The Church and Science through the Ages:
Seven Key Questions from the History of Science
By Ryan C. MacPherson, Ph.D.
Chapter 6 in Here We Stand: A Confessional Christian Study of Worldviews, edited by Curtis A. Jahn, with an introduction by David C. Thompson (Milwaukee: Northwestern Publishing House, 2010), 176-227.
Abstract: Drawing from history, philosophy, and theology, Dr. MacPherson explores several key questions that have arisen during the past four centuries as to the relationship between Christianity and the natural sciences. Some of the questions to be discussed have been of interest to Christians and non-Christians alike. Other questions call for particularly Christian, and even specifically Lutheran, inquiries concerning the role of the natural sciences in people’s lives. The presentation concludes with theological recommendations drawn from Luther’s Small Catechism, a book that may be regarded as foundational for a Christian understanding of the natural sciences.
- Is the church oppressive to modern science? Many people have argued that it is. We will explore the most frequently referenced case study that would seem to prove that the church has been hostile to the development of modern science: the case of Galileo’s persecution by the Catholic Church for his endorsement of the Copernican theory.
- Does the church produce the best scientists? This question aims in the opposite direction of the preceding one. Whereas the first question implicates the church for impeding science, this question suggests that the church has fostered science. The Christian doctrines of Creation and Providence, so goes this argument, instill confidence that knowledge of God’s world can be gained by careful observations and experiments in nature. To explore this claim, we will focus particularly upon Isaac Newton, a deeply religious man whose formulation of three mathematical laws of motion marked the high point of the scientific revolution.
- Can God do this: “2 + 2 = 5”? With this question, we explore the roles of reason in matters science and in matters of faith. Here our focus turns to a Lutheran astronomer named Johannes Kepler. We will first examine Kepler’s Greek philosophical assumption that God’s mind is geometrical. Then we will trace how that assumption led him to develop three laws that are foundational to modern astronomy. But could Kepler’s God make 2 + 2 equal 5?
- Are the natural sciences integral to the church’s theology? This question received considerable debate during the nineteenth century. We will examine an alliance that was forged between theology and the natural sciences at Princeton Theological Seminary and Princeton College at that time. Then we will trace the legacy of this Presbyterian model and compare it to a Lutheran understanding of science.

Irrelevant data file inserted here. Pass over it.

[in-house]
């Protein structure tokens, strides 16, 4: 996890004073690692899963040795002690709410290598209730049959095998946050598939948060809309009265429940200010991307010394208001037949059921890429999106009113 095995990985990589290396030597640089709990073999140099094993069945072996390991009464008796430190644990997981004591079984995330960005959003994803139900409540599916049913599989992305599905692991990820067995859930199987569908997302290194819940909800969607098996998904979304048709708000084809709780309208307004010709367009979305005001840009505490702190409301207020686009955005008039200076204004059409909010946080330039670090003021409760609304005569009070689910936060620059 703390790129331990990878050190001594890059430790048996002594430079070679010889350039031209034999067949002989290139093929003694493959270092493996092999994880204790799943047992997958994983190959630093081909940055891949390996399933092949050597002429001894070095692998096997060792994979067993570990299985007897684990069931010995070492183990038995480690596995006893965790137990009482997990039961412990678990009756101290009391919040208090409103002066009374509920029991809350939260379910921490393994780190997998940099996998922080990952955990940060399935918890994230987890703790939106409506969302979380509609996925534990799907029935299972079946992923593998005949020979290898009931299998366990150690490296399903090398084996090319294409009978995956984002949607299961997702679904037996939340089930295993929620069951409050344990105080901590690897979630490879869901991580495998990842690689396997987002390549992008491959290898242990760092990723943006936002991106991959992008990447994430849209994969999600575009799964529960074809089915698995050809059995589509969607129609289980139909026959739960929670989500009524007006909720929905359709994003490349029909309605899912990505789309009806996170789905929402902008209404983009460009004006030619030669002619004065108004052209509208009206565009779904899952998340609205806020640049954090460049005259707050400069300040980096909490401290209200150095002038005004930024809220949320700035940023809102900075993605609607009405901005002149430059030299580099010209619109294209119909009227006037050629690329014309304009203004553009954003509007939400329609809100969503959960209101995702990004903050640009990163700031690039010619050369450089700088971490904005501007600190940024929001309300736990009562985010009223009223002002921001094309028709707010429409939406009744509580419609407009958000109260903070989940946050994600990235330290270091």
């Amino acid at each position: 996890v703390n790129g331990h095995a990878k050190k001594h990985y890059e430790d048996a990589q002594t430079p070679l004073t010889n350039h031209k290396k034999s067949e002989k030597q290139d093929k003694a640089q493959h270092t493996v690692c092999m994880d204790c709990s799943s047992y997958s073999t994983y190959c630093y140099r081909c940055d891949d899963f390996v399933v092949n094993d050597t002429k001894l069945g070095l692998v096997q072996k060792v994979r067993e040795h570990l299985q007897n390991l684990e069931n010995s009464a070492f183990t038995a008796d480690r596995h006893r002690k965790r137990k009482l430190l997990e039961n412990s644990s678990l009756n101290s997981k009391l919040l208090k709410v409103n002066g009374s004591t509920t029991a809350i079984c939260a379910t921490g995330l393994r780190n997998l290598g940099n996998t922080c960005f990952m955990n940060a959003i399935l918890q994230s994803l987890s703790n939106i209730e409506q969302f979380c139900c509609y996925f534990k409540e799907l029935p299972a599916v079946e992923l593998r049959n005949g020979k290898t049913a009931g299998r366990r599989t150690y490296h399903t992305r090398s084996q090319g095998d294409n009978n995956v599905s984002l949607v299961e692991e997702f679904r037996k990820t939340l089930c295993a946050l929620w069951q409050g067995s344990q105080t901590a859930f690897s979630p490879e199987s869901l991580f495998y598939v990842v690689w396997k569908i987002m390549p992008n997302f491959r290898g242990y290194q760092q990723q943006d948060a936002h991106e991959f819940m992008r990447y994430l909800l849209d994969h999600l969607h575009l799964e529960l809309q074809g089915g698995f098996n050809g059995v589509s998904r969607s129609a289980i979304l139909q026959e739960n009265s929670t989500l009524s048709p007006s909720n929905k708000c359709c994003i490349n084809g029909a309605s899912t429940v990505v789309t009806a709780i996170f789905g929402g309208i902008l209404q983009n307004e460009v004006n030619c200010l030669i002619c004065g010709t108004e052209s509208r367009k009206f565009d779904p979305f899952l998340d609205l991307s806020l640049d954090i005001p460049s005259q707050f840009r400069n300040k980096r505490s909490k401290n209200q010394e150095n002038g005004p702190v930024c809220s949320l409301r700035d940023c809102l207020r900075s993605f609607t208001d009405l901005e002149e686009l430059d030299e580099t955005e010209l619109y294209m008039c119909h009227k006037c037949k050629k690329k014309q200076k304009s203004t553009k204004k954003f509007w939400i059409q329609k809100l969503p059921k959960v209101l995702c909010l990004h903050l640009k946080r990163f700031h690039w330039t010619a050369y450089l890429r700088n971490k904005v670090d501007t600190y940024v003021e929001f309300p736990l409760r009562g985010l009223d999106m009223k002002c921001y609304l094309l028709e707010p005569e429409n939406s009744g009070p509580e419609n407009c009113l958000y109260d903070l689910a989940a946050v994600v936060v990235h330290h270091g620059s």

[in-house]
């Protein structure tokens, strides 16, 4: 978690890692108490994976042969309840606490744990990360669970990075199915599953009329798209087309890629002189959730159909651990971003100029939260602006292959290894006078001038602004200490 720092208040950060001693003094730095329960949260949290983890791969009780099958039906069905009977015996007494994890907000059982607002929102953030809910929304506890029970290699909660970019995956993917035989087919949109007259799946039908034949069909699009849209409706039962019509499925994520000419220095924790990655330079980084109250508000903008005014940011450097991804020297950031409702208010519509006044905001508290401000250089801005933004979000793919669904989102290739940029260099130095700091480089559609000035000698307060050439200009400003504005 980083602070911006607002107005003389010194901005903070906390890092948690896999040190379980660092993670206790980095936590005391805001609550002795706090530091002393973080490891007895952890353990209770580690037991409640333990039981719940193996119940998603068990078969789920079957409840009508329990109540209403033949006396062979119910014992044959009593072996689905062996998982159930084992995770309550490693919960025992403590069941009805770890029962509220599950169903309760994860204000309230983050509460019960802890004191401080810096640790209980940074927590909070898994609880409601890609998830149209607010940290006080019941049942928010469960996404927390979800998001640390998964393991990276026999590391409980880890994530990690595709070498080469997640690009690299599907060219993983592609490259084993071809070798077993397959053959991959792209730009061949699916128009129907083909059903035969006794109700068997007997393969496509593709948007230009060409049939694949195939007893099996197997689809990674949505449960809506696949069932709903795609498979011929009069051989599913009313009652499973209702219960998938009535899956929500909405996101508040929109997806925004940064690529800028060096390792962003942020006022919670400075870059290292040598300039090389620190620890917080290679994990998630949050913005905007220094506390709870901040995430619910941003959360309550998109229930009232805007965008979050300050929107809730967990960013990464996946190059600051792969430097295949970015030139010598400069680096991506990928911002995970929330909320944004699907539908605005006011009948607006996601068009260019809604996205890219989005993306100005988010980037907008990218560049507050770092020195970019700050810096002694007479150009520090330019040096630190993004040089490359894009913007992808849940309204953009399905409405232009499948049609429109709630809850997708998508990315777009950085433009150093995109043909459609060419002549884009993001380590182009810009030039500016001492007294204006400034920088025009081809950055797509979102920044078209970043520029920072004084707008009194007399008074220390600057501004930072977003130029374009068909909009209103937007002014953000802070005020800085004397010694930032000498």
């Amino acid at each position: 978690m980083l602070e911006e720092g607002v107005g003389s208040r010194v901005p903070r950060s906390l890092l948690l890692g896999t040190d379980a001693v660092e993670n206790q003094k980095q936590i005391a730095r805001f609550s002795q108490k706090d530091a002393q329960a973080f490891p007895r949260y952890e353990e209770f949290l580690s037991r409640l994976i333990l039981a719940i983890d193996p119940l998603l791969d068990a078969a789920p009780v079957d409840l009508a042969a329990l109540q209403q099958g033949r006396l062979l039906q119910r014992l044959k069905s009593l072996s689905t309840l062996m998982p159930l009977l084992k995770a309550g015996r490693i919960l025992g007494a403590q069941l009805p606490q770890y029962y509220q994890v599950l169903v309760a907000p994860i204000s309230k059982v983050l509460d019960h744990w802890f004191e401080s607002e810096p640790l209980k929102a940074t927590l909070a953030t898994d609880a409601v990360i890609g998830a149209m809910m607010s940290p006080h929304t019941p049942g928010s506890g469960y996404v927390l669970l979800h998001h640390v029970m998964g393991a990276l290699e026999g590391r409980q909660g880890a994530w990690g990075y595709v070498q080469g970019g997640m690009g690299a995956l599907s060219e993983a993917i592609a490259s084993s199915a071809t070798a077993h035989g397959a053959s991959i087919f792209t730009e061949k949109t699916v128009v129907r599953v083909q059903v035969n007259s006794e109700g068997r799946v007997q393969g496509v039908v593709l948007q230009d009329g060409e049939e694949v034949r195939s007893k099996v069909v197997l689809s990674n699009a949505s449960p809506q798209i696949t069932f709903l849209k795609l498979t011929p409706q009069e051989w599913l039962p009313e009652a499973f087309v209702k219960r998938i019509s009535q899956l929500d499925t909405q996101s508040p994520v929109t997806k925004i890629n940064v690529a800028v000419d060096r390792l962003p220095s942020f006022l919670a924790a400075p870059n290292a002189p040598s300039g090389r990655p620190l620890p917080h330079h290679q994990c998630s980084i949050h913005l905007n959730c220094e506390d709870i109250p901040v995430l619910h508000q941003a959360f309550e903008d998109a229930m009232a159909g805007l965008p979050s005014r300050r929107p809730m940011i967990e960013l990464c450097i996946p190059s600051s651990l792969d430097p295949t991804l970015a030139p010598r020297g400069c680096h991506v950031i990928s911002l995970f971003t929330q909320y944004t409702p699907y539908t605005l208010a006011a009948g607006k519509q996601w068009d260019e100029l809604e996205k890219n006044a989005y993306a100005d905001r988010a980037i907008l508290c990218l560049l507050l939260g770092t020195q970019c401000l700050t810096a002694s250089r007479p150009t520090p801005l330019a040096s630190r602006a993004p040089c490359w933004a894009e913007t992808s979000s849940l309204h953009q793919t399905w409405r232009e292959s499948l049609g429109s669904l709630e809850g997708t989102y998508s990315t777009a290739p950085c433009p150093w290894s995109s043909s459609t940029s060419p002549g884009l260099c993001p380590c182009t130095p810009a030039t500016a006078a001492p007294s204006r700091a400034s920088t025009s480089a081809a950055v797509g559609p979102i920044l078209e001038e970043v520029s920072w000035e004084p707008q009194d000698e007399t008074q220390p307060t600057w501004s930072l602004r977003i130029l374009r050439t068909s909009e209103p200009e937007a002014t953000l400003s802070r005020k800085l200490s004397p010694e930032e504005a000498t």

- Does the church have DNA, and is the human soul genetic? Physics and astronomy may have been king during the scientific revolution, but geology and biology enjoyed prominence during the nineteenth century, and by the late twentieth century genetics became the most culturally significant branch of science. This likely will continue for some years to come. Genetics, perhaps more so even than evolutionary biology, touches upon the fundamental meaning of the human person. Who are we? What is our destiny? Where, one might wonder, does the Christian church fit in this age of genetics?
- Where does science fit in Luther’s Small Catechism? This question shifts our attention from the history of scientific research to the practice of science education in our Lutheran schools. Lutheran education is, by definition, centered upon Luther’s Small Catechism. If we are to understand properly the relations between our Christian worldview and science, then we must be prepared to apply Luther’s summary of the Bible’s chief doctrines—his Small Catechism.
- Does science belong in the church’s ministry? This final question invites us to apply the lessons learned from the preceding discussions to the special work for which Christ established his church. The lessons to be learned here apply in special ways to pastors, to teachers, and to lay people.